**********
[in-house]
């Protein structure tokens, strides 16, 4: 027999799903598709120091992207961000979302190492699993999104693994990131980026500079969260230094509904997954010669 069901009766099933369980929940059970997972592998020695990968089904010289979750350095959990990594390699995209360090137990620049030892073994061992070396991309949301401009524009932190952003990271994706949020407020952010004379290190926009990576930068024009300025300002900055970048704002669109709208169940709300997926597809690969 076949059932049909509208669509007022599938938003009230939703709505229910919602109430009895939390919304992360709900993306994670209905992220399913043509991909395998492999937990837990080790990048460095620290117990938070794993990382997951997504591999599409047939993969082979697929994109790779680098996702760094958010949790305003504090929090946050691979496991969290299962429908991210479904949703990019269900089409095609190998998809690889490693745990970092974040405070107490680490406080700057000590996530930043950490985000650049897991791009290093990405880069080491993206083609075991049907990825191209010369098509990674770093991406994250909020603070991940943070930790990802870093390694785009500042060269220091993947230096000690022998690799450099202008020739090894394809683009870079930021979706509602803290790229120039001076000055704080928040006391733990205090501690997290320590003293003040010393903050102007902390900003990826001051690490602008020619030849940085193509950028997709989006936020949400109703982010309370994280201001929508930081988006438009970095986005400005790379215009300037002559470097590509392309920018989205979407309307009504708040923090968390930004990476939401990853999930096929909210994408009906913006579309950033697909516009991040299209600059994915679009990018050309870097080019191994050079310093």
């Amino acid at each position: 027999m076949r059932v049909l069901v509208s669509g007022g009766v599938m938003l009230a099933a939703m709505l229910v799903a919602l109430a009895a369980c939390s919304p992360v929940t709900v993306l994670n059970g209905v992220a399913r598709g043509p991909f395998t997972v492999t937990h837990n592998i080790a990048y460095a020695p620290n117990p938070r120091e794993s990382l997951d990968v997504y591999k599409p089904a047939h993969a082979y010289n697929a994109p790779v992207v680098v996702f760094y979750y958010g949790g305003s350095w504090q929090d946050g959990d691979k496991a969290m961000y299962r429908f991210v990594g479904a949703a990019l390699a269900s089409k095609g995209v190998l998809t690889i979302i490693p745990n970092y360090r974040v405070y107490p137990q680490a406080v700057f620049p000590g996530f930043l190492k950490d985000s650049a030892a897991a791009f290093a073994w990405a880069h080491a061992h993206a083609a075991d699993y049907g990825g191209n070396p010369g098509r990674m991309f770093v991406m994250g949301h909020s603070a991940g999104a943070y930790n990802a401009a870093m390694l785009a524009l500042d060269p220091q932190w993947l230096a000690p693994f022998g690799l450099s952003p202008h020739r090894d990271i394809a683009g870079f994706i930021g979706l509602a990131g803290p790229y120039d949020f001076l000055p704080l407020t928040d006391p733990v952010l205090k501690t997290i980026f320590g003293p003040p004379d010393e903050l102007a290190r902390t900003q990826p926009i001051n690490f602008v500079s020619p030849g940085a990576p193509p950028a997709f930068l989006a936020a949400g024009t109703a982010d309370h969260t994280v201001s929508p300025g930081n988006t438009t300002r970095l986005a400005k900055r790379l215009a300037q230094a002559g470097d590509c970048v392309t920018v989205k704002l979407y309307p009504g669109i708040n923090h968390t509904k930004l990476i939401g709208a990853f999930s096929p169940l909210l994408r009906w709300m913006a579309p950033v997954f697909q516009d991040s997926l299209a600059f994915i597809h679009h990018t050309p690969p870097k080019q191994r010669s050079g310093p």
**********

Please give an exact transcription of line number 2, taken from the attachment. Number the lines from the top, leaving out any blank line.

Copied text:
């Protein structure tokens, strides 16, 4: 027999799903598709120091992207961000979302190492699993999104693994990131980026500079969260230094509904997954010669 069901009766099933369980929940059970997972592998020695990968089904010289979750350095959990990594390699995209360090137990620049030892073994061992070396991309949301401009524009932190952003990271994706949020407020952010004379290190926009990576930068024009300025300002900055970048704002669109709208169940709300997926597809690969 076949059932049909509208669509007022599938938003009230939703709505229910919602109430009895939390919304992360709900993306994670209905992220399913043509991909395998492999937990837990080790990048460095620290117990938070794993990382997951997504591999599409047939993969082979697929994109790779680098996702760094958010949790305003504090929090946050691979496991969290299962429908991210479904949703990019269900089409095609190998998809690889490693745990970092974040405070107490680490406080700057000590996530930043950490985000650049897991791009290093990405880069080491993206083609075991049907990825191209010369098509990674770093991406994250909020603070991940943070930790990802870093390694785009500042060269220091993947230096000690022998690799450099202008020739090894394809683009870079930021979706509602803290790229120039001076000055704080928040006391733990205090501690997290320590003293003040010393903050102007902390900003990826001051690490602008020619030849940085193509950028997709989006936020949400109703982010309370994280201001929508930081988006438009970095986005400005790379215009300037002559470097590509392309920018989205979407309307009504708040923090968390930004990476939401990853999930096929909210994408009906913006579309950033697909516009991040299209600059994915679009990018050309870097080019191994050079310093």